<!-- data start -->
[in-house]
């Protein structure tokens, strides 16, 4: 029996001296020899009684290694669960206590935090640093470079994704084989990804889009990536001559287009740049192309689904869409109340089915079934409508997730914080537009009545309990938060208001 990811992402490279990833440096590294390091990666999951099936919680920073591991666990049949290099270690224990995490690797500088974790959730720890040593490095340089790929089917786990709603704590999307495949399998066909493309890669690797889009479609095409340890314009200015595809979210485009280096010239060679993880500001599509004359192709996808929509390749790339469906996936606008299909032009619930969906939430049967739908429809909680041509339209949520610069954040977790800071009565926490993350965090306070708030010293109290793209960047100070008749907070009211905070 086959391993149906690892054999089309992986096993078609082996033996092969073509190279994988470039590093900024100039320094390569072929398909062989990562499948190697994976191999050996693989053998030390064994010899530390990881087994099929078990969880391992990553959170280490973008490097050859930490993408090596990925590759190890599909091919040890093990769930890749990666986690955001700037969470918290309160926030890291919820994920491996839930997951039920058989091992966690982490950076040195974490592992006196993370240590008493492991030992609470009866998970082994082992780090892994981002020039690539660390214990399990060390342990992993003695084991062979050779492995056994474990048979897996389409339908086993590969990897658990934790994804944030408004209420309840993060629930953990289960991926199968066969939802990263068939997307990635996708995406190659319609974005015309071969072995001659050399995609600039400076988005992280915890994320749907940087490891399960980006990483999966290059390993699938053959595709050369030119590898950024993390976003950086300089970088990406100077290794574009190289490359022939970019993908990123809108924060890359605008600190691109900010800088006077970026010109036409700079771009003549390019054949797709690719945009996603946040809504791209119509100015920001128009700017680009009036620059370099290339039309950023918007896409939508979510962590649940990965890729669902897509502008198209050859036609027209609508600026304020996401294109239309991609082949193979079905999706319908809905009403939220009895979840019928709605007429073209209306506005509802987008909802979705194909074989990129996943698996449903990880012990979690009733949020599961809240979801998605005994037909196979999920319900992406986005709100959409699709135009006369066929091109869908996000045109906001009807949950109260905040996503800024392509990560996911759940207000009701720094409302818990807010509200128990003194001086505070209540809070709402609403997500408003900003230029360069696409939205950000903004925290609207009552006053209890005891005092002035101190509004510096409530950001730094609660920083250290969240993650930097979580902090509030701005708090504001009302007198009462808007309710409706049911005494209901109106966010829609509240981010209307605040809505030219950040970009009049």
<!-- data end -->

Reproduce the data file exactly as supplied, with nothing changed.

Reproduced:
[in-house]
């Protein structure tokens, strides 16, 4: 029996001296020899009684290694669960206590935090640093470079994704084989990804889009990536001559287009740049192309689904869409109340089915079934409508997730914080537009009545309990938060208001 990811992402490279990833440096590294390091990666999951099936919680920073591991666990049949290099270690224990995490690797500088974790959730720890040593490095340089790929089917786990709603704590999307495949399998066909493309890669690797889009479609095409340890314009200015595809979210485009280096010239060679993880500001599509004359192709996808929509390749790339469906996936606008299909032009619930969906939430049967739908429809909680041509339209949520610069954040977790800071009565926490993350965090306070708030010293109290793209960047100070008749907070009211905070 086959391993149906690892054999089309992986096993078609082996033996092969073509190279994988470039590093900024100039320094390569072929398909062989990562499948190697994976191999050996693989053998030390064994010899530390990881087994099929078990969880391992990553959170280490973008490097050859930490993408090596990925590759190890599909091919040890093990769930890749990666986690955001700037969470918290309160926030890291919820994920491996839930997951039920058989091992966690982490950076040195974490592992006196993370240590008493492991030992609470009866998970082994082992780090892994981002020039690539660390214990399990060390342990992993003695084991062979050779492995056994474990048979897996389409339908086993590969990897658990934790994804944030408004209420309840993060629930953990289960991926199968066969939802990263068939997307990635996708995406190659319609974005015309071969072995001659050399995609600039400076988005992280915890994320749907940087490891399960980006990483999966290059390993699938053959595709050369030119590898950024993390976003950086300089970088990406100077290794574009190289490359022939970019993908990123809108924060890359605008600190691109900010800088006077970026010109036409700079771009003549390019054949797709690719945009996603946040809504791209119509100015920001128009700017680009009036620059370099290339039309950023918007896409939508979510962590649940990965890729669902897509502008198209050859036609027209609508600026304020996401294109239309991609082949193979079905999706319908809905009403939220009895979840019928709605007429073209209306506005509802987008909802979705194909074989990129996943698996449903990880012990979690009733949020599961809240979801998605005994037909196979999920319900992406986005709100959409699709135009006369066929091109869908996000045109906001009807949950109260905040996503800024392509990560996911759940207000009701720094409302818990807010509200128990003194001086505070209540809070709402609403997500408003900003230029360069696409939205950000903004925290609207009552006053209890005891005092002035101190509004510096409530950001730094609660920083250290969240993650930097979580902090509030701005708090504001009302007198009462808007309710409706049911005494209901109106966010829609509240981010209307605040809505030219950040970009009049």